Responsive web design is a technique for creating websites that “respond” to a given user’s device in order to provide an optimal user experience, regardless of the device’s screen size and orientation.
A responsive website reorganises itself based on the size of the “viewport” available to it, making it easier to use and more accessible in general.
Before the advent of the iPhone in June of 2007, the majority of websites were designed for display on desktop sized screens. At that time the range of screen sizes that web designers needed to account for was fairly limited.
The iPhone changed all that, it heralded the coming of a much larger range of device sizes. With the availability of all these new devices Web designers needed to find a approach that didn’t involve a separate design and development phase for each new device on the market.
In May of 2010 Ethan Marcotte’s seminal article on Responsive Web Design proposed a solution.
Ethan developed his initial thoughts in a groundbreaking book which is now in it’s second edition.
There are three main issues that need to be addressed when making a website responsive, they are:
Responsive websites are built using relative measurements like percentages in order to describe a device’s available space.
Images need to be able to adjust their sizing so that they can adapt to their container’s width. Also, because more and more devices these days have different pixel densities (2x or 3x) then it is advised to use vector images where possible and provide larger images when not.
Media queries are used to reorganize elements of a website’s structure. Sometimes this means hiding and showing different elements depending on the space provided, swapping out a navigation menu for example.
So, why do you need to know about this? Well according to this recent IMRG Press Release mobile channels now account for 40% of all online retail sales.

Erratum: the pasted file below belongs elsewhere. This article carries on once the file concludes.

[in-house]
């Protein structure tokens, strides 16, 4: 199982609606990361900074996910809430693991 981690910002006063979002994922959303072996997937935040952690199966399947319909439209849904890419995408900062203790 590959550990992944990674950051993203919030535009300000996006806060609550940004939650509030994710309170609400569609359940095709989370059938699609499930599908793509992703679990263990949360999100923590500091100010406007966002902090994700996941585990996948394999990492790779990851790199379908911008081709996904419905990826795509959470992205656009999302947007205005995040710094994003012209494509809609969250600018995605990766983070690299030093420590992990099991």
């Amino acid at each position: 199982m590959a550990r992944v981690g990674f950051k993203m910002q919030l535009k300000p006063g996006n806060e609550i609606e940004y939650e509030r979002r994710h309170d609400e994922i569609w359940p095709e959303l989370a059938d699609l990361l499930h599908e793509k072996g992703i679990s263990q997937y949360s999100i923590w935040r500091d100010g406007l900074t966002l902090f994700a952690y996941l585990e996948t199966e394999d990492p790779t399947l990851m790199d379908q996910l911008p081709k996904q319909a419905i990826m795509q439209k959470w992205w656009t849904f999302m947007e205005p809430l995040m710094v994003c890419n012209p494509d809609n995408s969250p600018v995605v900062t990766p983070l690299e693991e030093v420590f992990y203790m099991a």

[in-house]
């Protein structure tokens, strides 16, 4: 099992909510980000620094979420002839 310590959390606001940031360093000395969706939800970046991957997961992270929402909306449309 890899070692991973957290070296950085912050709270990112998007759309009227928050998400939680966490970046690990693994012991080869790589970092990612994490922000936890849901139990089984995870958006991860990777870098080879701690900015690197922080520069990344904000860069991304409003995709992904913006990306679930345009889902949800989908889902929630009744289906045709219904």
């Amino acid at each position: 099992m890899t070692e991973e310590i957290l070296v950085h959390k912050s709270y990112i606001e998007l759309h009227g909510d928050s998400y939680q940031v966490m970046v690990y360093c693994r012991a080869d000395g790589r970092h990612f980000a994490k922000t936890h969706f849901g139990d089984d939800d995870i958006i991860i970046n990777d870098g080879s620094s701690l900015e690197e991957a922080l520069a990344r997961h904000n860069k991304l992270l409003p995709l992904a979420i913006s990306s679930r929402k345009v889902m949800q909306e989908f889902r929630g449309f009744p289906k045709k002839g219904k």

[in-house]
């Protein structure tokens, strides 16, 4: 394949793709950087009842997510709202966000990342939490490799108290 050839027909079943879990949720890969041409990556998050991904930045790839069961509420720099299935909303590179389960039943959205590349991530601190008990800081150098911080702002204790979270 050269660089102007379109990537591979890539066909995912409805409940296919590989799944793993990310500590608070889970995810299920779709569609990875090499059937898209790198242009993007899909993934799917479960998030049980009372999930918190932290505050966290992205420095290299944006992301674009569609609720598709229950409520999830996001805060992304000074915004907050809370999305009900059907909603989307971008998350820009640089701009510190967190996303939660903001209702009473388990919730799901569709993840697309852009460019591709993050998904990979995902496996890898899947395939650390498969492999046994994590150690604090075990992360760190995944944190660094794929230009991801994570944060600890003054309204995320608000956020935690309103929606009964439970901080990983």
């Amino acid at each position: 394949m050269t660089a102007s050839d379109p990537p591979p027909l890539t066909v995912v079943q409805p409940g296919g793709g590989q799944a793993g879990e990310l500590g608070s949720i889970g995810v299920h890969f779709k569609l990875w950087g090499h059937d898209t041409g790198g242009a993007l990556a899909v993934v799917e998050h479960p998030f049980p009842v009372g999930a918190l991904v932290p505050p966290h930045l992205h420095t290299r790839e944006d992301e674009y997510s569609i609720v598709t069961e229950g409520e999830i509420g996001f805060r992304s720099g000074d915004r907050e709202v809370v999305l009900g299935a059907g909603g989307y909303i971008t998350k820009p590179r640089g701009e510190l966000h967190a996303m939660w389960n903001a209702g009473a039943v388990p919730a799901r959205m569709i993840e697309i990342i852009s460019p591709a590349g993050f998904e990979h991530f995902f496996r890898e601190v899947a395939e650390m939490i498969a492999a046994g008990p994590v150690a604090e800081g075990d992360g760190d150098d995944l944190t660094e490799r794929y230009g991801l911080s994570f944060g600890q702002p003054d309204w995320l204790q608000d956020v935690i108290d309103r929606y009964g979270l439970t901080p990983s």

IMRG chief information officer Tina Spooner said: “The impact of mobile on general user behavior has been extremely significant – most of us now carry our phones around 24/7 and regard these devices as being a central part of everyday life.”
Web usage on mobile devices is not going away any time soon. If your website is not optimised for these devices then you may be losing out on potential sales.
If you’re not sure whether your business could benefit from an upgrade to a responsive website then there are a few things you can try out which will give you a better idea of whether to consider it.
Try looking at your website on a phone. Do you find it difficult to use? Can you read the text and navigate around the site easily? Can you fill out contact forms or click on your company’s phone number? If your site is difficult to use on smaller devices then you may need to update it.
It can take a significant amount of time to fully upgrade a website that is not responsive. It usually requires rebuilding a site from scratch. So, if you’re planning a new website, you definitely should build a responsive site from the very beginning. This approach will save you time and money in the long run.